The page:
2. Approximately 25% of homeowners are currently underwater (homes are worth less than the mortgage).

 

3. 3 million homes have already been foreclosed upon since 2006 and it will be a few million more before the crisis is over.

 

4. Average yearly maintenance on a home is $3,300 (1-3% of purchase price every year and many years it will cost a lot more).

 

5. The average time to sell a home is 10.3 months.

 

So chances are that if you owned a home you would owe more than the value of the property or at least have very little equity in the home. Also don’t forget about the headaches. If you rent and your boiler goes you don’t have to pay for it. If and when the home needs a new roof that is not your obligation. KEEP ON RENTING.

 

Rents are rising!

Rents are rising!

Why and what does it mean to renters?

In the January Zillow Real Estate Market Reports, that was just released, there is now included the Zillow Rent Index (ZRI) which allows them to compare the rental yearly performance between different areas.  It shows that rents have risen in nearly 70 percent of the metropolitan areas covered by them and only about 7.3 percent of the metropolitan areas showed declines.

Why is this happening? The rental market usually moves in the inverse or opposite direction of the homeowner market. Over the last number of years so many people purchased homes that the rental market took a hit with renters enjoying lower rents and more options. Today we are faced with a significant foreclosure problem that still has a number of years to work itself out. With so many people losing their homes it is only a natural byproduct that rent would increase. While this is a very simplistic way at looking at the increase in rents and their are many other factors, this is one of the main contributors.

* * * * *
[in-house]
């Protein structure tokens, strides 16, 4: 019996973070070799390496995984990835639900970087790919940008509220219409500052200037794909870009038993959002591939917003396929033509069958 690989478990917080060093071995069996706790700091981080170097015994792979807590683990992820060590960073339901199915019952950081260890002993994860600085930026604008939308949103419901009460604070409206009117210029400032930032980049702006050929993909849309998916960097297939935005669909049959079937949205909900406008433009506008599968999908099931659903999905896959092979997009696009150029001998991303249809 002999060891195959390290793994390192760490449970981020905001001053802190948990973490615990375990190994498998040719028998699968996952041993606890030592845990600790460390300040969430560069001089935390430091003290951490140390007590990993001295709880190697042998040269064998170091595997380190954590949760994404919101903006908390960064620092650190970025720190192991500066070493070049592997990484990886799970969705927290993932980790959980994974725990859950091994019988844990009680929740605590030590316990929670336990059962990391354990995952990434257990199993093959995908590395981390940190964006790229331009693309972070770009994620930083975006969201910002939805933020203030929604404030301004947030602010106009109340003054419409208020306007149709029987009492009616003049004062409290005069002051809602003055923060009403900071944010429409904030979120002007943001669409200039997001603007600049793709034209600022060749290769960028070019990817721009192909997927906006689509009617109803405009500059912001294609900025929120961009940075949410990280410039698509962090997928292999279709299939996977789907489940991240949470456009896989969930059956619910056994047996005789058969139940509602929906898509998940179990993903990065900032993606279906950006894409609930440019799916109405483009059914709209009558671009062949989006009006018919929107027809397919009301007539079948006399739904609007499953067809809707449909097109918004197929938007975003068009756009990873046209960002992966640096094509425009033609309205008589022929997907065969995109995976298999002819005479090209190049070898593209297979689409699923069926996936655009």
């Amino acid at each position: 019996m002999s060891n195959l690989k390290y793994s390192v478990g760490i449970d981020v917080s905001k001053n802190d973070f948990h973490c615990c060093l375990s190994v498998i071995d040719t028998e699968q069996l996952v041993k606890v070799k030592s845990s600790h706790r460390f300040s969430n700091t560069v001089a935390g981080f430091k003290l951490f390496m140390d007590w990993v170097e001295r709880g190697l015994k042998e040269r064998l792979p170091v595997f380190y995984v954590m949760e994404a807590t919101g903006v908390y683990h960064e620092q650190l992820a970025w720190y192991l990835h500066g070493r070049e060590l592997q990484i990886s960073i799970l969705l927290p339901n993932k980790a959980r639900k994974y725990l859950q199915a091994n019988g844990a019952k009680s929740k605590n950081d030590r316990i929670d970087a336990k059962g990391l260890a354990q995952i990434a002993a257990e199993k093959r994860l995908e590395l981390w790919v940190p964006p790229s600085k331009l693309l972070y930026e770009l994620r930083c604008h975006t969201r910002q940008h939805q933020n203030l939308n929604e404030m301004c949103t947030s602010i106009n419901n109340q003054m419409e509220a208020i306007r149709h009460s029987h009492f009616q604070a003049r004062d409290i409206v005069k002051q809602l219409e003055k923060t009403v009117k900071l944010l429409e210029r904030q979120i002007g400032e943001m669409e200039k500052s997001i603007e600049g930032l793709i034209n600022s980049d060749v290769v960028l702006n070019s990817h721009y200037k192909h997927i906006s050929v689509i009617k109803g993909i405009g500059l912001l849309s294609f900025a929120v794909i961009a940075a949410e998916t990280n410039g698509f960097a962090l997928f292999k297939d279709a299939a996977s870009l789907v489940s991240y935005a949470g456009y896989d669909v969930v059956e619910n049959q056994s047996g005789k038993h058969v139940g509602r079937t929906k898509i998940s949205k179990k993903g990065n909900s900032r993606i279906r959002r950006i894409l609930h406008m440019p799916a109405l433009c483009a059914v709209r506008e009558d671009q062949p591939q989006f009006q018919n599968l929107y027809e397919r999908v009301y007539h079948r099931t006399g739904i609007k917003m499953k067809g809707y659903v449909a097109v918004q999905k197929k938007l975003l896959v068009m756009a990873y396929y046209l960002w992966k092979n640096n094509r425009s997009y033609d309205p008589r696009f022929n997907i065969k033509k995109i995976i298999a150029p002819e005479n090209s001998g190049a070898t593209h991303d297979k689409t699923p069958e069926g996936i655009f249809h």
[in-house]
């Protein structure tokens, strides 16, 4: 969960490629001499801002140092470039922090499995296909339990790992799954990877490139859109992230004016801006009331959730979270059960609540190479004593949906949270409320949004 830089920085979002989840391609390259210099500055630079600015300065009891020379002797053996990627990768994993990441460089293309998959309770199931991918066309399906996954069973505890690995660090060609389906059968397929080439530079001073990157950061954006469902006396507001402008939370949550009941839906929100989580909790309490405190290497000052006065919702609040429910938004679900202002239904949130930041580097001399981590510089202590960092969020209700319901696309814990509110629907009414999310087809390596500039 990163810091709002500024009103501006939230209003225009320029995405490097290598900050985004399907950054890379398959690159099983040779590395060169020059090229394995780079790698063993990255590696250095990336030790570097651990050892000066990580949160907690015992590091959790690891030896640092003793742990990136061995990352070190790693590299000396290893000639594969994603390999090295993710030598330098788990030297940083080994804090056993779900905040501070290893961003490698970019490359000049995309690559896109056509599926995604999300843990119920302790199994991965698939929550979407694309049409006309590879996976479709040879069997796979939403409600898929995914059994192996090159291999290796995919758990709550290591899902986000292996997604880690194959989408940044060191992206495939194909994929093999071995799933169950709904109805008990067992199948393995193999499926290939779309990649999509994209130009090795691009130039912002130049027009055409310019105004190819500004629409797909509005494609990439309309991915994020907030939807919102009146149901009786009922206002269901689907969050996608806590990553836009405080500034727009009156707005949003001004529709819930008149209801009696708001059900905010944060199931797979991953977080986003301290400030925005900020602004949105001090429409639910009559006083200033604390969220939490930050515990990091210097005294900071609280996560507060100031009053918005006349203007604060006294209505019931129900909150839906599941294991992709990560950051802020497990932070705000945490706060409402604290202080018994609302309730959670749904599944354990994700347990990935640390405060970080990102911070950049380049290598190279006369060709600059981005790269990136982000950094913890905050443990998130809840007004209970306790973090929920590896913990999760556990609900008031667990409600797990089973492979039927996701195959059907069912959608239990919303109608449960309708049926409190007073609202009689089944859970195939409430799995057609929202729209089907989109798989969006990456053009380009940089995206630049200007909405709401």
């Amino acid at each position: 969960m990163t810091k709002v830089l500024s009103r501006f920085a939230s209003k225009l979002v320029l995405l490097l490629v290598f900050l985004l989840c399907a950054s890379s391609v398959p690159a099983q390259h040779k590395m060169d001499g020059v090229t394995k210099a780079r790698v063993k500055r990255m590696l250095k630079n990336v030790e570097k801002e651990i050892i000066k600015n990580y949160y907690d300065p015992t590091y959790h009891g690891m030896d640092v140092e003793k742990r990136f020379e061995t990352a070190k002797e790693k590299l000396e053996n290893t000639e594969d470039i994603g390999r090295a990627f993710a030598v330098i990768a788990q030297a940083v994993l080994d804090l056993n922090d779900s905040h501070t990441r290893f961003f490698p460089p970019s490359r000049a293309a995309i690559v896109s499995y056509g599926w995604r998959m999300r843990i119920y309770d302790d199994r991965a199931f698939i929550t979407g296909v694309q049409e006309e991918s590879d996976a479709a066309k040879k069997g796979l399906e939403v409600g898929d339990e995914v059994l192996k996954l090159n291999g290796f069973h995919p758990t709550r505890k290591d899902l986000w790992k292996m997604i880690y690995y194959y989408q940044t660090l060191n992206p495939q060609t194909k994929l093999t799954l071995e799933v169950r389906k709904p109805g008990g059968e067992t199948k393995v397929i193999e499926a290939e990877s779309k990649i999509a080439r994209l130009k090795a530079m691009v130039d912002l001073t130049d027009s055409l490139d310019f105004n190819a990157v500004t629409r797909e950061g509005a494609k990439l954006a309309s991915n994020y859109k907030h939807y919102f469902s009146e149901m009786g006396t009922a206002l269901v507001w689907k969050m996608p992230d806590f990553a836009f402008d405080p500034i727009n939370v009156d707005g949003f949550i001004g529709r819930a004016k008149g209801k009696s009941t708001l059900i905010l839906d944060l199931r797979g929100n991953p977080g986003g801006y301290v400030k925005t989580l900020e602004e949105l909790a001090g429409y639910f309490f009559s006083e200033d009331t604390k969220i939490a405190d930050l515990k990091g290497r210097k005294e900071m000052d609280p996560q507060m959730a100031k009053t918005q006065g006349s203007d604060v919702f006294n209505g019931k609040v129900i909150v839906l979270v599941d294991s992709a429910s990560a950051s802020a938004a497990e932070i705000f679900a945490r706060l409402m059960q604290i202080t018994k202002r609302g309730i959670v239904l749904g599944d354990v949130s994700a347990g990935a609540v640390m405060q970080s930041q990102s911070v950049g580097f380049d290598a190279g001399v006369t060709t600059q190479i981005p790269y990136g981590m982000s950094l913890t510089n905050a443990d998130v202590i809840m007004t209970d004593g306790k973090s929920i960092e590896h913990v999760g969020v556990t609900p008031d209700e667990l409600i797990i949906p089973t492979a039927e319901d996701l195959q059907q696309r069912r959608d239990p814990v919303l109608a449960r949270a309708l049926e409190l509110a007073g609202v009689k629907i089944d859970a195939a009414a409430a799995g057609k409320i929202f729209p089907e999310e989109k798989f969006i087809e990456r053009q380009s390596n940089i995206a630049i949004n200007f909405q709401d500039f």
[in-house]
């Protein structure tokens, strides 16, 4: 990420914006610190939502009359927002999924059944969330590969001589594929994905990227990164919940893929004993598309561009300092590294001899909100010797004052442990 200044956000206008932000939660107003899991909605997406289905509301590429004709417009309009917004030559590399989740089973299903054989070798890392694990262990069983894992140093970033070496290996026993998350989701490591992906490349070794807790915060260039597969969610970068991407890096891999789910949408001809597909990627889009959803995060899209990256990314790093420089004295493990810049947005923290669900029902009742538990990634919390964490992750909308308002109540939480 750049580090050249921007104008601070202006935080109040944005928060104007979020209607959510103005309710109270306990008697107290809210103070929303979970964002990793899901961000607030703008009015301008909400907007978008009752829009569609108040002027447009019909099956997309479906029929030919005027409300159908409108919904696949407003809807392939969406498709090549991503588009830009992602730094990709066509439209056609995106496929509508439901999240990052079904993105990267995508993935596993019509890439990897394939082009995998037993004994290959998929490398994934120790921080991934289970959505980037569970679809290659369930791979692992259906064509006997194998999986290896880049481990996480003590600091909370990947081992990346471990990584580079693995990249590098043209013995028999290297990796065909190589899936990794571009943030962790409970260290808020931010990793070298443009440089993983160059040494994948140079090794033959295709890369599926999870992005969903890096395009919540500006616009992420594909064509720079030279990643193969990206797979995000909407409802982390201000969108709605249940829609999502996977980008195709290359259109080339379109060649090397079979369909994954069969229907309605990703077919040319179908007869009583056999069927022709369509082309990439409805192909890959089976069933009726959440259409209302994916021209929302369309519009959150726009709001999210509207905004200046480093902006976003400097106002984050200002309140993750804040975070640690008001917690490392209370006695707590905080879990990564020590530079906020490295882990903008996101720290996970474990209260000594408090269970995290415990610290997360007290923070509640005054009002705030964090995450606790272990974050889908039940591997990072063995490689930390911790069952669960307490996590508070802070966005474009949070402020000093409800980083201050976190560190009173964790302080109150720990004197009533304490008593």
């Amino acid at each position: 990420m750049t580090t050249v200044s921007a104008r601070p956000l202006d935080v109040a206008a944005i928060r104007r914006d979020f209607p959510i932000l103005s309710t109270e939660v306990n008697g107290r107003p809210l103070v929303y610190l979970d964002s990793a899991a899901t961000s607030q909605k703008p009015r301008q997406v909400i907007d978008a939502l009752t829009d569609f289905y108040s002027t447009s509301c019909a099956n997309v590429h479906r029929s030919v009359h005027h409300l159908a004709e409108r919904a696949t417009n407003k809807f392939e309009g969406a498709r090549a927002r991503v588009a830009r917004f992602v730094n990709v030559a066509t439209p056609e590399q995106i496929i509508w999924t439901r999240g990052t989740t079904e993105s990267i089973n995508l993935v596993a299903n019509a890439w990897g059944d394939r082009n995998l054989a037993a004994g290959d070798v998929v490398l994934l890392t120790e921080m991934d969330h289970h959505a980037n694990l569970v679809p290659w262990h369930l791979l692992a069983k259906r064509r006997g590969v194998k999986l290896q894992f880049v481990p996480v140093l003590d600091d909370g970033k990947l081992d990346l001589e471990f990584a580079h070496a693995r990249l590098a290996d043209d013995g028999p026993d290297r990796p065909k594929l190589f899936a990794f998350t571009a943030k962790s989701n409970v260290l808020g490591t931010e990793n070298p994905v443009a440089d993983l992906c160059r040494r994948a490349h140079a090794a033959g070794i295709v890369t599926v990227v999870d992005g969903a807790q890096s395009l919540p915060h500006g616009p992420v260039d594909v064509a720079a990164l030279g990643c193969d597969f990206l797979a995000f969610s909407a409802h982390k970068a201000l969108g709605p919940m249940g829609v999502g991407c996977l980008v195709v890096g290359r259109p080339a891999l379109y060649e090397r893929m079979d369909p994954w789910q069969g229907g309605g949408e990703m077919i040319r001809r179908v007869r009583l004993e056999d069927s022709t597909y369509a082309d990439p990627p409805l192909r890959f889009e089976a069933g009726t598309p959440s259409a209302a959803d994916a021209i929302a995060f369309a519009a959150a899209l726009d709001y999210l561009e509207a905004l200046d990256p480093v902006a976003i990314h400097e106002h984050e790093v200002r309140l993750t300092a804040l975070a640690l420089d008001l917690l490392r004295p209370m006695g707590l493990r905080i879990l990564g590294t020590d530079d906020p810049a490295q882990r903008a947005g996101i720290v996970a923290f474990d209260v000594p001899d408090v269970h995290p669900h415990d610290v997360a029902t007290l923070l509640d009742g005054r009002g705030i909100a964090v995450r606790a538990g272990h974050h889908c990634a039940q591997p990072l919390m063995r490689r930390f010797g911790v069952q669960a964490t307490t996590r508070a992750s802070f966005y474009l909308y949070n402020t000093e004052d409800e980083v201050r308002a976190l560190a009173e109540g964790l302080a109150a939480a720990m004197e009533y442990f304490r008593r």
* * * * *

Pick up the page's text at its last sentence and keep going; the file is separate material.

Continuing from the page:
What does this mean to all of us? It means that for the foreseeable future rents will probably rise putting a squeeze of all of us that rent. It will mean less options or choices with less ability to negotiate with landlords. It is never easy for us but if you are diligent there are still great places to rent with prices not yet too high. You may want to consider a multi-year lease if you plan on staying in the same place for a number of years or to ask your landlord to put a provision in a current lease that allows for a small yearly increase if you were to stay for a numbers of years. Even with rents rising this is still in the landlord’s best interest. Landlords may lose rent when units turnover and it is always good to keep a great tenant.